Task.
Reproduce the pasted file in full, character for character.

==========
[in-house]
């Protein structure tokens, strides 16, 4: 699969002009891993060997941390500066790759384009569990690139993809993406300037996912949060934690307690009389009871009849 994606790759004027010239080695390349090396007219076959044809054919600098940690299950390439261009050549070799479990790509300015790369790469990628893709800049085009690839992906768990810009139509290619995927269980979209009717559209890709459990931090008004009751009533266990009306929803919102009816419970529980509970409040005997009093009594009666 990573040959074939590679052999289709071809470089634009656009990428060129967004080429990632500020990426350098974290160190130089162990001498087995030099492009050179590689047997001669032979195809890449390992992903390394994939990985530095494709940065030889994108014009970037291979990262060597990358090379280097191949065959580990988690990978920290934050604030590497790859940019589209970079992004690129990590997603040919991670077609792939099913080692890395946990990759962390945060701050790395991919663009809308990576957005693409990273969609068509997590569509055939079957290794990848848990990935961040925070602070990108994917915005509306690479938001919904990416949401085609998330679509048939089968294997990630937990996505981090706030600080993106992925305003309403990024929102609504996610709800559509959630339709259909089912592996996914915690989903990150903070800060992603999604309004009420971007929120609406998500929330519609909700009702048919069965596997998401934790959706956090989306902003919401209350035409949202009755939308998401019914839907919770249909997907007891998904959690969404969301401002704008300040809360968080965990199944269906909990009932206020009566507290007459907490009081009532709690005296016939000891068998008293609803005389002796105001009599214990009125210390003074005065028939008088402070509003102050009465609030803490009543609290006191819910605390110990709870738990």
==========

[in-house]
């Protein structure tokens, strides 16, 4: 699969002009891993060997941390500066790759384009569990690139993809993406300037996912949060934690307690009389009871009849 994606790759004027010239080695390349090396007219076959044809054919600098940690299950390439261009050549070799479990790509300015790369790469990628893709800049085009690839992906768990810009139509290619995927269980979209009717559209890709459990931090008004009751009533266990009306929803919102009816419970529980509970409040005997009093009594009666 990573040959074939590679052999289709071809470089634009656009990428060129967004080429990632500020990426350098974290160190130089162990001498087995030099492009050179590689047997001669032979195809890449390992992903390394994939990985530095494709940065030889994108014009970037291979990262060597990358090379280097191949065959580990988690990978920290934050604030590497790859940019589209970079992004690129990590997603040919991670077609792939099913080692890395946990990759962390945060701050790395991919663009809308990576957005693409990273969609068509997590569509055939079957290794990848848990990935961040925070602070990108994917915005509306690479938001919904990416949401085609998330679509048939089968294997990630937990996505981090706030600080993106992925305003309403990024929102609504996610709800559509959630339709259909089912592996996914915690989903990150903070800060992603999604309004009420971007929120609406998500929330519609909700009702048919069965596997998401934790959706956090989306902003919401209350035409949202009755939308998401019914839907919770249909997907007891998904959690969404969301401002704008300040809360968080965990199944269906909990009932206020009566507290007459907490009081009532709690005296016939000891068998008293609803005389002796105001009599214990009125210390003074005065028939008088402070509003102050009465609030803490009543609290006191819910605390110990709870738990």